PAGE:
We are not in the propaganda business. In the framework of the short-term actions launched at Vilnius, the Allies offered to cooperate with Ukraine in making available accurate information about the Alliance and the NATO-Ukraine relationship. We know that many people in Ukraine are still suspicious of NATO, and still associate the Alliance with old Cold War stereotypes. From NATO’s perspective, quite apart from the question of Ukraine’s possible future membership, it is in our interest to encourage people to take a fresh look at the Alliance, so that they discover how NATO has transformed itself since the end of the Cold War and developed partnerships throughout the Euro-Atlantic area to meet new security challenges. They would also discover that NATO’s strategic partnerships with both Ukraine and Russia are an essential part of this transformation – and would, hopefully, then also understand that Ukraine’s membership aspirations and its desire to maintain a strong relationship with Russia are not mutually exclusive policies.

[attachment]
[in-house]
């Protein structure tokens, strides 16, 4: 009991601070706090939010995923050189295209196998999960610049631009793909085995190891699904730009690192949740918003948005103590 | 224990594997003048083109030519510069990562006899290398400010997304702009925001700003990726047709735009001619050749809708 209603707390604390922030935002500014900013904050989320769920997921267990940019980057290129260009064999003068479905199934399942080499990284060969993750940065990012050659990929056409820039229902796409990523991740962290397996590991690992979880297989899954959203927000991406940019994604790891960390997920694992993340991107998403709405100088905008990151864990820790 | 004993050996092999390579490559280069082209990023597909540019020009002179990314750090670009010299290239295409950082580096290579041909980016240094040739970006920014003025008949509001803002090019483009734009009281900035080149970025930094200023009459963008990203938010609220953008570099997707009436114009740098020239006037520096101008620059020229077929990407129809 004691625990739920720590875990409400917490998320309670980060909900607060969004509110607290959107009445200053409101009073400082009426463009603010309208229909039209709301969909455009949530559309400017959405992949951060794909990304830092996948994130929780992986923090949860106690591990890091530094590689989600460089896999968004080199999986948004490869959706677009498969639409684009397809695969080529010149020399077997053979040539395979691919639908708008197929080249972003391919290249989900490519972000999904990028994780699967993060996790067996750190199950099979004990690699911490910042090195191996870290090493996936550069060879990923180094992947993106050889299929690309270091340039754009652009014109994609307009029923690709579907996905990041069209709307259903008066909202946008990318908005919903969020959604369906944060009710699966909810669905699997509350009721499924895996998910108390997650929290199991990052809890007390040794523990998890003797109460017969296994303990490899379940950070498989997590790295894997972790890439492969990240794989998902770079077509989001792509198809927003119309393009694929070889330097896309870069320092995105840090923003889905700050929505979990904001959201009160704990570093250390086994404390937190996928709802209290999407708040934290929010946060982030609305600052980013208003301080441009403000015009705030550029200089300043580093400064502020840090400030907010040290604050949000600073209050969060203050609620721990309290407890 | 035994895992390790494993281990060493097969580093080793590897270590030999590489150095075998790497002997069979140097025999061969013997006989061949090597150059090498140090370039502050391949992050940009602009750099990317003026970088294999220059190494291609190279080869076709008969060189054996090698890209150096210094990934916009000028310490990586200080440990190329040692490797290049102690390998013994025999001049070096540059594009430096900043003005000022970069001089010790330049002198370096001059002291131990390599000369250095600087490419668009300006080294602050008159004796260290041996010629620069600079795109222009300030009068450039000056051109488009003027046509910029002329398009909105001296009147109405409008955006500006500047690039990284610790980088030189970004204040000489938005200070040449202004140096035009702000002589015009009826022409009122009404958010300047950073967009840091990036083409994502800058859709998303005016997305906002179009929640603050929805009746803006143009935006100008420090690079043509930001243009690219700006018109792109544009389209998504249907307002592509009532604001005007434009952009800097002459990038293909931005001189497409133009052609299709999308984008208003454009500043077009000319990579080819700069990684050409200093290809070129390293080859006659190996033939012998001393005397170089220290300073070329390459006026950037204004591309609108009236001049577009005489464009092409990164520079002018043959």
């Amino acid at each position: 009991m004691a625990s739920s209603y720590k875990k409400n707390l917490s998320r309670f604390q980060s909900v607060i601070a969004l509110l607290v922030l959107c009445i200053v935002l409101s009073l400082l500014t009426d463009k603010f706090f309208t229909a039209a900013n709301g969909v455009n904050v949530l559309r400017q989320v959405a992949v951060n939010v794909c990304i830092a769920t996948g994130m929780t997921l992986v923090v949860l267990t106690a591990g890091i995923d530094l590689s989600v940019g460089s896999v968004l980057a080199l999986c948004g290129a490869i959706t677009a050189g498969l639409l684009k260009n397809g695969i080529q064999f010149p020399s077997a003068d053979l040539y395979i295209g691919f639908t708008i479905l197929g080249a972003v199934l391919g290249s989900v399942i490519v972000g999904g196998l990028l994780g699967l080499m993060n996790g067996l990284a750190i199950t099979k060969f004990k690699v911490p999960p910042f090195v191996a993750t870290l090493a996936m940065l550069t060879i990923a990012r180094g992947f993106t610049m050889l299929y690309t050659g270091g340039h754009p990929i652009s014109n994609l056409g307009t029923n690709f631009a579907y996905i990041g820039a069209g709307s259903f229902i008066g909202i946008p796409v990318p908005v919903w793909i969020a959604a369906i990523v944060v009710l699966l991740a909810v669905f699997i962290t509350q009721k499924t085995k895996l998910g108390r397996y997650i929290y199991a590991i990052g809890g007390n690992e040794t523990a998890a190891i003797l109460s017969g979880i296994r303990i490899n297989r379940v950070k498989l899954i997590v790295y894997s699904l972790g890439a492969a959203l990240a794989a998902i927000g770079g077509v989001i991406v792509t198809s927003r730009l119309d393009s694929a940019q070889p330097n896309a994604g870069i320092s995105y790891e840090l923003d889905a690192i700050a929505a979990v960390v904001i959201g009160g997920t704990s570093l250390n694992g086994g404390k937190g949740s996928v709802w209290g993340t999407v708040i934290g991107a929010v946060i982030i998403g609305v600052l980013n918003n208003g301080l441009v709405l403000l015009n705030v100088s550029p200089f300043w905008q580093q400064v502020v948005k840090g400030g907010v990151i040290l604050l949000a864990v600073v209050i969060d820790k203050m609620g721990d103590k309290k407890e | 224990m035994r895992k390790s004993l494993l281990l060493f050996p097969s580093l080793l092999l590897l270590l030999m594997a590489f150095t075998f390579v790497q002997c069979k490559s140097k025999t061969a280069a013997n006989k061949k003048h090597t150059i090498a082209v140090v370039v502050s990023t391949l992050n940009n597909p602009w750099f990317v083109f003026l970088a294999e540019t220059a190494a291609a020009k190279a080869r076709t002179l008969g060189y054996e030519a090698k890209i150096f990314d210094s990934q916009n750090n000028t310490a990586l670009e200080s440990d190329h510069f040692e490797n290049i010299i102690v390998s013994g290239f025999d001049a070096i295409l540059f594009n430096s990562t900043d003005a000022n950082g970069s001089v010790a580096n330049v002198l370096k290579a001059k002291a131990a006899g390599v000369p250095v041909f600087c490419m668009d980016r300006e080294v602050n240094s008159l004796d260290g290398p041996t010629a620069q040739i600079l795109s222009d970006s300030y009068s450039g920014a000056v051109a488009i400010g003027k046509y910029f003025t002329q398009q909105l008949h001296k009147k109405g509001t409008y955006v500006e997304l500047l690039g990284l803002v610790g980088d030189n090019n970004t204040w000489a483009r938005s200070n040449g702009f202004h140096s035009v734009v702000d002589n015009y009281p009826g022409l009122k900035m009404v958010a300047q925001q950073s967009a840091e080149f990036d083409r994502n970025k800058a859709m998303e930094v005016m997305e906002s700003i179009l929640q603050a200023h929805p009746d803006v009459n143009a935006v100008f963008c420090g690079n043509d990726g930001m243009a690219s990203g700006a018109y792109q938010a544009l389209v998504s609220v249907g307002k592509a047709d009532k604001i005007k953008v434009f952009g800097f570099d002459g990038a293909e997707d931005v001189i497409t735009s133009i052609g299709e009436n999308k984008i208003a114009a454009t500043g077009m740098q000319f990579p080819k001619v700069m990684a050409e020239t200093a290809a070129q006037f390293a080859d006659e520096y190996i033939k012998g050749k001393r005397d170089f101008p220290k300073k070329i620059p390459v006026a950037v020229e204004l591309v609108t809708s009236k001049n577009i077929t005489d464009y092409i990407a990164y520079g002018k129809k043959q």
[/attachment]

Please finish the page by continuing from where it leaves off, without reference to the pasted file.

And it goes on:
Many Ukrainians also seem unaware of the benefits of existing NATO-Ukraine cooperation. The fact is that NATO and Ukraine already cooperate in concrete and mutually beneficial ways. We work together to bring peace and stability to the Balkans and to fight terrorism. We also cooperate in developing programmes to address Ukraine’s specific needs, such as the modernisation of its armed forces, the disposal of stockpiles of dangerous, obsolete arms and munitions, and the retraining of military personnel to ease their transition into civilian life. I am confident that this shared experience of cooperation will provide us with a solid foundation as we intensify the NATO-Ukraine relationship even further in the years to come.